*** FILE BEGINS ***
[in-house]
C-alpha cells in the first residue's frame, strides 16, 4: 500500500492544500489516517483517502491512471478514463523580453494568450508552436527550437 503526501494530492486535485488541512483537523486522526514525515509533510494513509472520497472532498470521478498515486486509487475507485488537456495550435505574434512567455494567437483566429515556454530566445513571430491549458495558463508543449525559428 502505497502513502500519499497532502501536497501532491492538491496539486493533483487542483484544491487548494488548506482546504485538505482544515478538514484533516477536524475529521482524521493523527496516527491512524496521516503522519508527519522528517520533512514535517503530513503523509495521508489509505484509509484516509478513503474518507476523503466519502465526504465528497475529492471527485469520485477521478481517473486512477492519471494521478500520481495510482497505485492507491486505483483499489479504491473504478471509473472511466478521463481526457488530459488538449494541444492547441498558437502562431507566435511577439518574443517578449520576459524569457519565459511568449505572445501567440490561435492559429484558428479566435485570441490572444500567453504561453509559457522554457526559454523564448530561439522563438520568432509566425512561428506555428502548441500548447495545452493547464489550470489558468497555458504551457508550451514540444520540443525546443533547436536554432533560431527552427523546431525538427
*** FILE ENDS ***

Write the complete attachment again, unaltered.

[in-house]
C-alpha cells in the first residue's frame, strides 16, 4: 500500500492544500489516517483517502491512471478514463523580453494568450508552436527550437 503526501494530492486535485488541512483537523486522526514525515509533510494513509472520497472532498470521478498515486486509487475507485488537456495550435505574434512567455494567437483566429515556454530566445513571430491549458495558463508543449525559428 502505497502513502500519499497532502501536497501532491492538491496539486493533483487542483484544491487548494488548506482546504485538505482544515478538514484533516477536524475529521482524521493523527496516527491512524496521516503522519508527519522528517520533512514535517503530513503523509495521508489509505484509509484516509478513503474518507476523503466519502465526504465528497475529492471527485469520485477521478481517473486512477492519471494521478500520481495510482497505485492507491486505483483499489479504491473504478471509473472511466478521463481526457488530459488538449494541444492547441498558437502562431507566435511577439518574443517578449520576459524569457519565459511568449505572445501567440490561435492559429484558428479566435485570441490572444500567453504561453509559457522554457526559454523564448530561439522563438520568432509566425512561428506555428502548441500548447495545452493547464489550470489558468497555458504551457508550451514540444520540443525546443533547436536554432533560431527552427523546431525538427